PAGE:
“Ulysses” re-intensified from a severe tropical storm to a typhoon before leaving the Philippine Area of Responsibility Friday.
The Philippine Atmospheric, Geophysical, and Astronomical Services Administration said fair weather could now be expected in the coming days as no weather disturbance has been monitored near the country.
Consecutive tropical cyclones lashed the Philippines in a span of two weeks, causing massive destruction amid the COVID-19 pandemic.
PAGASA said Ulysses left the PAR Friday morning and was last located 500 kilometers west of Iba, Zambales.
Ulysses briefly weakened into a severe tropical storm before dawn Friday but re-intensified into a typhoon at 8 a.m. with maximum sustained winds of 120 kilometers per hour near the center and gustiness of up to 150 kph and moving west-northwest at 10 kph towards central Vietnam.
The State weather bureau said Ulysses is likely to maintain its strength in the next 12 hours and is expected to gradually weaken due to “increasingly unfavorable conditions” caused by the surge of the northeast monsoon or “amihan.”
Ulysses left a trail of destruction in Luzon, including areas that have yet to fully recover from super typhoon “Rolly,” after making three landfalls in Quezon Wednesday night and early Thursday morning.
PAGASA said the typhoon made its first landfall near Patnanungan 10:30 p.m. Wednesday, followed by a second landfall near Burdeos at 11:20 p.m., then near Gen. Nakar at 1:30 a.m. Thursday.
It slightly weakened while crossing Central Luzon Thursday due to its interaction with the Sierra Madre and Zambales mountains.
Although outside PAR and not directly affecting the country, PAGASA said the typhoon and the surge of amihan will continue to bring gusty conditions over Batanes, Babuyan Islands, Cordillera Administrative Region, Ilocos region, Zambales, and Bataan.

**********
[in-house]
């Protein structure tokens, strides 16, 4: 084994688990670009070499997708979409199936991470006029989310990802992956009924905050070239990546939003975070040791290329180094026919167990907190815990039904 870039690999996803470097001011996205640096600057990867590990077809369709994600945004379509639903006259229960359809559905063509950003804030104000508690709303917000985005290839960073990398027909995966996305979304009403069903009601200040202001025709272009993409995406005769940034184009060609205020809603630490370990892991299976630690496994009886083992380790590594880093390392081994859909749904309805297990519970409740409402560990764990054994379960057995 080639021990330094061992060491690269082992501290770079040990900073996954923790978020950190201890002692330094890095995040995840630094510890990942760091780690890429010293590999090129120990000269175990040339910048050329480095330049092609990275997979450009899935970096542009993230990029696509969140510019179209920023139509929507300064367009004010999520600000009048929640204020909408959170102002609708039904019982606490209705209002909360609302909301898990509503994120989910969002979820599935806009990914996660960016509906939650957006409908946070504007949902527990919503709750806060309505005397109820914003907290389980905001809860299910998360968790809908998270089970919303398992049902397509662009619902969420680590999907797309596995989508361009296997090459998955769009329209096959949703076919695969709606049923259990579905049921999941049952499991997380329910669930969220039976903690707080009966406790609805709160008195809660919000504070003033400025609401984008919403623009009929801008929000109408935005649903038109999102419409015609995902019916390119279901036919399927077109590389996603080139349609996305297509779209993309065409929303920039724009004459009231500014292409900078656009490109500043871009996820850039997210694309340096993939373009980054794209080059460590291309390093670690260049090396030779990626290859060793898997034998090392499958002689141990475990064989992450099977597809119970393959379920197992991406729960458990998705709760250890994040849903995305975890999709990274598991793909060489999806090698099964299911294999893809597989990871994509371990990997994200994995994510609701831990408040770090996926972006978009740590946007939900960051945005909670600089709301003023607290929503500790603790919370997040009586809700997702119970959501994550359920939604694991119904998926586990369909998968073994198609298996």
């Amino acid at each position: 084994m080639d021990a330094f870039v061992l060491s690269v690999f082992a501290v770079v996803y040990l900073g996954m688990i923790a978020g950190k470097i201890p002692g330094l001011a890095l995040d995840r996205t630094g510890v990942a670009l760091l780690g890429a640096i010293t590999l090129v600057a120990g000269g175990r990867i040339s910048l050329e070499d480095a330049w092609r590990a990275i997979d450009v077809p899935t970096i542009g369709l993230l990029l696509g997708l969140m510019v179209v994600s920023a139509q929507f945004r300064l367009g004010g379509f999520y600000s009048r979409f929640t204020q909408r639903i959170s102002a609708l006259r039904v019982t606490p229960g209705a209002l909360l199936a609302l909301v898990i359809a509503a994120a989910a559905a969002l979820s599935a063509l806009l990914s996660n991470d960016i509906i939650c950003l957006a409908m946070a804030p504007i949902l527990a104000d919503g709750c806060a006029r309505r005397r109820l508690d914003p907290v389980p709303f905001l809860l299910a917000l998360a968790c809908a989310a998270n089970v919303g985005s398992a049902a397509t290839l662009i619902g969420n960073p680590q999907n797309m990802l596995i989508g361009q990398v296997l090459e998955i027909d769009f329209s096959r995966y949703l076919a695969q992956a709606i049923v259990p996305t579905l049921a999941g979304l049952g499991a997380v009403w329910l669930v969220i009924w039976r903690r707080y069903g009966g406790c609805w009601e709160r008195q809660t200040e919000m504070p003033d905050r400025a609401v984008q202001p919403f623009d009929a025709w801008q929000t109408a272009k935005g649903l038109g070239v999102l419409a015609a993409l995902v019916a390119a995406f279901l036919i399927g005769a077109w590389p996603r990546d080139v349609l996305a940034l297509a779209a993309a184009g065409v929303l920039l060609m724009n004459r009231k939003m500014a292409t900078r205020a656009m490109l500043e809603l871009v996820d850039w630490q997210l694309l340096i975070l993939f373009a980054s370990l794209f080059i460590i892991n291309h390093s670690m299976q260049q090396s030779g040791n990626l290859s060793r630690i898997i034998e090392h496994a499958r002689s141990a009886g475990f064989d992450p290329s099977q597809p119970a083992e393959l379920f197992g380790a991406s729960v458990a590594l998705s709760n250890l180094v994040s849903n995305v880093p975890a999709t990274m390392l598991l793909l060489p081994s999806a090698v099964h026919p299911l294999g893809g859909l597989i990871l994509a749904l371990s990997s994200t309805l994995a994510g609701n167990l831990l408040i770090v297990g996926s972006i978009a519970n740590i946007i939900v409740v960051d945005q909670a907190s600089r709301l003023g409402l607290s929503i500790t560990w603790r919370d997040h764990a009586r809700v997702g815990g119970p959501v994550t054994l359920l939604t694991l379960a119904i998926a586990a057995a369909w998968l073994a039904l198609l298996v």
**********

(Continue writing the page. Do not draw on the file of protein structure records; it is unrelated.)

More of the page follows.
Moderate to heavy rains will still be experienced over Batanes and Babuyan Islands Friday while light to moderate with at times heavy rains may prevail over the rest of Cagayan Valley, CAR, Ilocos Norte, and Aurora.
Flooding, including flash floods, rain-induced landslides, and sediment-laden streamflows such as lahar could also occur during heavy or prolonged rainfall especially in areas that are highly or very highly susceptible to these hazards and or those that received significant antecedent rainfall, PAGASA added.
Meanwhile, the combined effects of Ulysses and the surge of the northeast monsoon will bring rough to very rough seas over the seaboards of Batanes, Babuyan Islands, Ilocos Norte, Ilocos Sur, La Union, Pangasinan, and Zambales, the northern seaboard of mainland Cagayan, and the western seaboards of Bataan, Batangas, Occidental Mindoro (including Lubang Island), and Palawan (including Calamian and Kalayaan Islands).
Ulysses is the 21st tropical cyclone in the country this year and the third this month following tropical storm “Tonyo” and Rolly – already above the annual average of 20 tropical cyclones.
PAGASA said more rains are expected in the coming months due to the onset of the La Niña weather phenomenon.